Saddle Creek | Cursive | Reviews


The Ugly Organ

Author: Jordan Olischefski
03/10/2003 | Lost at Sea | | Album Review
Cursive, prior to The Ugly Organ, have released a trio of long players, an EP, and two widely spaced split albums. All of these resulted in my perception of them as the perfect rock outfit, the infallible ones. Such Blinding Stars For Starving Eyes - their trudging, seething debut masterpiece was displaced only, to me, by the bitter divorce chronicle Domestica. I failed to embrace last year's material alongside Japan's Eastern Youth as air tightly as everything else- it seemed to lack the incredible rhythmic bombast and melodic guitar incisions that characterized them, although Tim Kasher's larynx and songwriting were undoubtedly on call. As a result, I ushered it aside, almost dismissing it as their need to experiment exacted; fitting when juxtaposed with their foreign friends.

My first voyage into The Ugly Organ was meticulous. I listened to each song three or four times individually before progressing onward. I waited for the old Cursive to make its appearance with a drunken, furious anthem. The songs suggested I relax my requirements, and built their case with an increasing utilization of cello and more dynamic implementation of the remaining instruments. But I insisted still, knowing it was just a matter of tracks before Tim unfurled a song as permeating as "Fairytales Tell Tales". In this, I was disappointed. I struggled with this album, but finally I prevailed - or rather, The Ugly Organ prevailed over me. It convinced me gradually, and persuasion finally turned to comfort as I was once again felt glorious nesting in the dismantled foliage of Tim Kasher's affairs.

The theme running rampant in these songs is of that carried by a butcher of sorts, or rather an "ugly organ" in the guise of a butcher. What is implied through various situational contexts is that this organ/butcher is the destroyer of relationships, of songs, and the general catalyst for all regret. I think accountability is to be shared equally among the heart, the symbolic musical instrument, and the phallus - the ugly organs which Tim finds at fault for many behaviors which he finds disturbing to himself. It channels itself to music wonderfully, expressing love, lust, emotional discord and a fitting aural accompaniment to a man taking a good, hard look at himself.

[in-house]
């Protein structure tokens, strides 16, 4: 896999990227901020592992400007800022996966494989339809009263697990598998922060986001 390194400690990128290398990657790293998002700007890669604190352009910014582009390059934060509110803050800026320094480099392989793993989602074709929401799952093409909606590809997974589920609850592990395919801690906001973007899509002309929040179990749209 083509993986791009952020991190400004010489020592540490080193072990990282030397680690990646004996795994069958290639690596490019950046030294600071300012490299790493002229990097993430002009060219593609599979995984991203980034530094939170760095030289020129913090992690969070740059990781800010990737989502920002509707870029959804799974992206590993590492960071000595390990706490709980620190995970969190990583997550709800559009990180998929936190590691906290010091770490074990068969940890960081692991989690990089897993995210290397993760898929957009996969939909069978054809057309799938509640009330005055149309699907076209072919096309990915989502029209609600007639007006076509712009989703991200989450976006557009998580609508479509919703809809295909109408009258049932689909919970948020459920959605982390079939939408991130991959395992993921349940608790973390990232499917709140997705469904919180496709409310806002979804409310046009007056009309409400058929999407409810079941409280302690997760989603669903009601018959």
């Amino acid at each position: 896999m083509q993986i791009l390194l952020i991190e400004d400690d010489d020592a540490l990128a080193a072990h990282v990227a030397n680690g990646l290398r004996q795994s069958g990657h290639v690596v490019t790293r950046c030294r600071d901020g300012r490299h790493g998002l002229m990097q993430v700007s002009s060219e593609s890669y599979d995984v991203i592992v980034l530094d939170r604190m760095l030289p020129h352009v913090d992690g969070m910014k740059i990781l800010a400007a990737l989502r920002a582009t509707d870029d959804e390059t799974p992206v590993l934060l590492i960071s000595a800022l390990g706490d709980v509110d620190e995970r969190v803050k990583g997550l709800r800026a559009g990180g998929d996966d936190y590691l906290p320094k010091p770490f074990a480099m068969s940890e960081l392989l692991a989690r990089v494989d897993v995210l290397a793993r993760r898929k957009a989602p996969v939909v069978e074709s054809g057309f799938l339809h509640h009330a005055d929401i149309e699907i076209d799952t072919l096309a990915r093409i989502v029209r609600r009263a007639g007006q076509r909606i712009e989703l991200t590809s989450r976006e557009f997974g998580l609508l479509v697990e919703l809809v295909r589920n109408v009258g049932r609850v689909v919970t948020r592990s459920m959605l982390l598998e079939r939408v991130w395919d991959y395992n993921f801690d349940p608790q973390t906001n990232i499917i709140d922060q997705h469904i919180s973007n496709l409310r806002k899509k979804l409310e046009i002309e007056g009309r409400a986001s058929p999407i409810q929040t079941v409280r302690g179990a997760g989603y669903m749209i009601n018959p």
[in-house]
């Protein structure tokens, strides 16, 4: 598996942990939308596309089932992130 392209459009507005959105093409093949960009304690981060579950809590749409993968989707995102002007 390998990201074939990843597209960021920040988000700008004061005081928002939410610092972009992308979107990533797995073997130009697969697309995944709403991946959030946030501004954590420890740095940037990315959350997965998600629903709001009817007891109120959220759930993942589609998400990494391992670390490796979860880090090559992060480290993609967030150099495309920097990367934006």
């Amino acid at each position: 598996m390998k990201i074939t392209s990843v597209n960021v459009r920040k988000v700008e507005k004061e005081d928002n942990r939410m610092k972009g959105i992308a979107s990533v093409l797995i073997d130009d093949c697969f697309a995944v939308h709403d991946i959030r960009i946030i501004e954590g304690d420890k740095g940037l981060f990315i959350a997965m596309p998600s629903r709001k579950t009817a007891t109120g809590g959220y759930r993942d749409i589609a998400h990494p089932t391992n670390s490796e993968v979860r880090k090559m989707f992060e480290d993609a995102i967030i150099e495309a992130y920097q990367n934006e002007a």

There are some precise and penetrating lines thrust forth on here. "Why do I start what I can't finish?/ Oh, please, don't barrage me with the questions/ To all those ugly answers/ My ego's like my stomach/ It keeps shitting what I feed it" is only one example. They underline Kasher's toiling with this aspect of himself while trying to trace back to the source. Throughout the album he refers to himself as driftwood, as a liar, and he hurls the validity of his own songs and his own pain into question. Some might find themselves disgusted at his proclaimed antics and his fixation upon them; however, I find them not as obnoxious as they are prompting of praise for fact that he is acknowledging and sharing his downfalls with us.

Regardless of the debate that Tim Kasher's ego is capable of fueling, praise isn't even slightly in question when it comes to the music. The Cursive fundamentals of propulsive rhythm and jagged, squirming guitars are intact, merely made use of a little more tactfully. A matured songwriting ability has come about, perhaps in part thanks to Kasher's more eclectic side project The Good Life, and what ensues is more distinction between songs both musically and thematically. "A Gentleman Caller" finds the album at its middle point, by which you're utterly engaged but still battered by its noisy arrival. It's like storm and resolution as the circus-like stomp of the song gets hushed abruptly for a prettier, calmer cello progression and matching vocal delicacy, along with a refrain of "doo-doo"s and "the worst is over".

The album's greatest triumph is the closing track, not only because as a song it feels like it's holding its breath until it finally exhales all the layered melody it can muster, but because it's a song both so contradictory of what I've come to know as Cursive's style and simultaneously so appallingly tasteful.

A close friend of mine trounced The Ugly Organ, distancing himself from it because it doesn't sound like the old Cursive. But it's the space between what I wanted this album to be and what it really offers that was most rewarding to me. It is challenging, but that sense of grappling with it has cemented it into my stereo, and I have not in recent memory listened to anything with this kind of conviction. I was determined to bore into the centre of it, find what I wanted. But I struck nothing and turned around to realize how far-reaching it truly is, an extent to which I am still discovering with each time through.
The Ugly Organ

The Ugly Organ

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